My Desk for Day of the Dead

I keep thinking that I will be able to clean my desk but I just don't think it will ever happen.

 At the Library we offer more than just books and reference material. During the week, OPL children's librarians offer numerous storytimes, bring performers in, support community events or present crafts. Part of my job is to help bring these programs to the library. Which brings me to my desk.

                          

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Book Characters Make Great Halloween Costumes

Dress up as your favorite book characters for Halloween. Here are some ideas.

Halloween is fast approaching.  Still need a costume for your child and/or for yourself?  What about a favorite children’s book character?  Last year, Children's Room Librarian Laura Gravander and I dressed up as Elephant and Piggie of Mo Willems fame. See the resemblance?

   

Uncanny, isn't it?

One Halloween, all of the Children's Room staff dressed as different Rainbow Fairies.

Rainbow Fairies

And, of course there was the infamous training where six Children's Librarians

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Screen Time and Story Time

E-reading vs.reading with young children is a hot topic; your library is developing its services around this content, and how we deliver it to you.

Did you catch the article in the October 11th New York Times: Is E-Reading to Your Toddler Story Time, or Simply Screen Time?  There were several responses in today's Letters to the Editor section, but we are curious about your thoughts. 

This is something librarians have been talking about for quite a while*.  The Amercian Academy of Pediatrics "strongly recommends no screen time for children under 2, and less than two hours a day for older children," according to the Times article.   But we know that apps and ebooks can play an important role, along with picture books, in the

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Q&A: Patrons ask; librarians answer: Do you have true information about dragons?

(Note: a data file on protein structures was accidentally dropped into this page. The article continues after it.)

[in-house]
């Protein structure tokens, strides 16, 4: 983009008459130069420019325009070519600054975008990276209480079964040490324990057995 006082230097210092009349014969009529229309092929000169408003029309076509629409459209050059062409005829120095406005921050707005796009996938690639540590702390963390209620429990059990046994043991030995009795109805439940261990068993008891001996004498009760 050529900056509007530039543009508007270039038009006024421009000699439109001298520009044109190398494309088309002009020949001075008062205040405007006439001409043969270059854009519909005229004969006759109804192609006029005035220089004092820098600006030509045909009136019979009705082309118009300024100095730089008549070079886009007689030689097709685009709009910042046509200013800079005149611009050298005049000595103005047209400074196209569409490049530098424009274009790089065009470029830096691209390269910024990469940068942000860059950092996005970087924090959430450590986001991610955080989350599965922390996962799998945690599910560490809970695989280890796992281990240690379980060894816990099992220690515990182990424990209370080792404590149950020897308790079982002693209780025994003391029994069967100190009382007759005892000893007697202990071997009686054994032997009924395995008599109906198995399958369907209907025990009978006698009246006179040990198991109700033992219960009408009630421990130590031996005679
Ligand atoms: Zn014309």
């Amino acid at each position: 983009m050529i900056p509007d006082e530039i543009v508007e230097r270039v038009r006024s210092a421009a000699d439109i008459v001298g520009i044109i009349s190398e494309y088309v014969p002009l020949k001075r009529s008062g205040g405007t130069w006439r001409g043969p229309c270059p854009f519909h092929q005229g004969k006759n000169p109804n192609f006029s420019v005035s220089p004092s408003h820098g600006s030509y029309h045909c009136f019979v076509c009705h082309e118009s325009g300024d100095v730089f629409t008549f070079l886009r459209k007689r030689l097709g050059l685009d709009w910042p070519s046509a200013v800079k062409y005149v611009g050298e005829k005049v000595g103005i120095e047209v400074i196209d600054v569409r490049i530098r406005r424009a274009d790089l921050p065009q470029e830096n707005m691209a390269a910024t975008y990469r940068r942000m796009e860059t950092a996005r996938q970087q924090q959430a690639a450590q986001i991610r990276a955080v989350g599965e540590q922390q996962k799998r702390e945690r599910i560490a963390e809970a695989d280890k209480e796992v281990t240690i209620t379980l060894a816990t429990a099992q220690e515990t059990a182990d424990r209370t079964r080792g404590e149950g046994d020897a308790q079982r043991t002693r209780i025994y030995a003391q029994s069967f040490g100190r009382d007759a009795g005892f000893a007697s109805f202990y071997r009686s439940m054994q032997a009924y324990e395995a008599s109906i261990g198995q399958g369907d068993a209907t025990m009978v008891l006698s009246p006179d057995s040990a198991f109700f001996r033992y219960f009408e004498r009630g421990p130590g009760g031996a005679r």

Children’s Librarians talk with parents, caregivers, and children all day, every day. Kids who ask for information don’t always differentiate between fantasy and reality. Why not believe in dragons, if you're going to believe in dinosaurs - Right?

In the following scenario, Q is a boy, age 4½, accompanied by his mother, known here as Q(mom), and A is the children’s librarian. (btw: When Q says, “Guys!” he’s looking straight at the librarian. This is a bit unusual, but only because it’s plural. “Hey, you!” is more common.)

Q: Guys! Do you have a book about a dragon? A fierce dragon! A real, live, true dragon! Dragonology

A: So, you don’t want one of those stories where the dragon turns out to be friendly, I see. You want to know about real, fierce dragons! Okay, I think we can find something. Tell me, would

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Books for Wider Horizons - Taking Storytimes to Young Children for Twenty Years

Books for Wider Horizons is celebrating twenty years.

Books for Wider HorizonsThis year is our 20th anniversary of taking storytimes to young children in Oakland preschools, including Head Starts and CDCs, through the efforts of our trained volunteer storyreaders. We will be celebrating all year with posts on the history and future of Books for Wider Horizons.

Picture of Gay DuceyFirst up is an interview with Gay Ducey. Gay is a nationally-known storyteller and has been training our volunteers since the beginning. Her commitment to this program is legendary within the library, and she is a beloved mentor to all our volunteers.

We interviewed Gay on Saturday, October 11.

How and why did Books for Wider Horizons start?

As a group, OPL’s children’s librarians were not happy

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Concept Books for Kids

A list of books recommended by Oakland Public Library that help to teach concepts such as the alphabet, numbers and counting, colors, size and shape, opposites, etc.